Cities Seek Legislative Approval for Local Sales Taxes
A League-sponsored bill that would generally authorize local sales taxes for a defined list of traditional capital projects is also in the works. (Published Feb 4, 2019)
Sixteen cities are expected to seek legislative approve for a local sales tax this session. So far, seven of those city bills have been introduced.
Twenty-two Minnesota cities held referendums last November seeking voter approval for new or modified local sales taxes to fund various capital projects. Of those, voters in 16 cities approved the request. Under Minnesota Statutes, section 297A.99, the next step for those cities is to seek legislative approval through special legislation.
Currently, nearly 30 cities across the state impose a local sales tax. The House Research Department maintains a report of these local sales taxes, including county taxes for transportation uses and other countywide local sales taxes.
Cities that received voter approval
Those cities receiving voter approval last November were:
Avon (transportation improvement projects)
Blue Earth (Sewer Plant, Streets, Recreation amenities)
Cambridge (Library, streets, outdoor park)
Detroit Lakes (police department facility)
Elk River (rec/park/trail improvements, lake dredging)
Sauk Center (highway reconstruction & infrastructure)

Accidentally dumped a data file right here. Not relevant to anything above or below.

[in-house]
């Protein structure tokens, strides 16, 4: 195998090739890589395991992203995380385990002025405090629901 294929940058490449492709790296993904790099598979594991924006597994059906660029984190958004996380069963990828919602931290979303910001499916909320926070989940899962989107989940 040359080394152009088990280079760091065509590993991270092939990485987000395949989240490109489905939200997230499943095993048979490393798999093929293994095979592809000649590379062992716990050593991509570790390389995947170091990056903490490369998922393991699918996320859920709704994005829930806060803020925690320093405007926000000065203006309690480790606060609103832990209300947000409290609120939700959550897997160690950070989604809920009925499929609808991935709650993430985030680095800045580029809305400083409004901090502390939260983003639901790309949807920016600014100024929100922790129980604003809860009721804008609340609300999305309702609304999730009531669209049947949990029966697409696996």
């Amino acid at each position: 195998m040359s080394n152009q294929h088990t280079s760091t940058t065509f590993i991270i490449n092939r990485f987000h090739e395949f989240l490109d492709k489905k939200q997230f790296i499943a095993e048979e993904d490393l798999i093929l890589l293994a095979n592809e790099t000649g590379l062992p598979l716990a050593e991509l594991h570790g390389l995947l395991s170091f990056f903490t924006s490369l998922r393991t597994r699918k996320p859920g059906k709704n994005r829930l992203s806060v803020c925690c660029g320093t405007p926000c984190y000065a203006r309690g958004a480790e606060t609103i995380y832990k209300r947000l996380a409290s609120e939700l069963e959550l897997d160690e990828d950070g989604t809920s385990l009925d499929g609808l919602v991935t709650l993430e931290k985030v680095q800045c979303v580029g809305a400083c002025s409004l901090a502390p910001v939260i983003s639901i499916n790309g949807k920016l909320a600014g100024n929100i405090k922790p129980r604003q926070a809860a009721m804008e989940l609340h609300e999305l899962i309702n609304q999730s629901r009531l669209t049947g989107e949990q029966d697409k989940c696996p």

Scanlon (streets and utilities)
Two Harbors (infrastructure)
Virginia (Recreation & Convention complex improvements)
West St. Paul (pavement management plan)
Willmar (community center, rec center, parks & stormwater)
Worthington (recreational/quality of life improvements)
In addition, during the 2018 session, several other cities had sought similar legislative approval for new or expanded local sales taxes. However, the demise of the 2018 omnibus tax bills left those cities without final legislative approval. Those cities include Duluth, Cloquet, and Excelsior.
To date, bills have been introduced for the following cities:
The League will be working with legislators to introduce a bill that would generally authorize local sales taxes for a defined list of traditional capital projects. That bill will likely mirror SF 1875/HF 2663, introduced in 2017 by Sen. Dave Senjem (R-Rochester) and Rep. Rod Hamilton (R-Mountain Lake).
The House and Senate Taxes committees will likely hold a dedicated hearing to the local sales tax bills later this month or in March.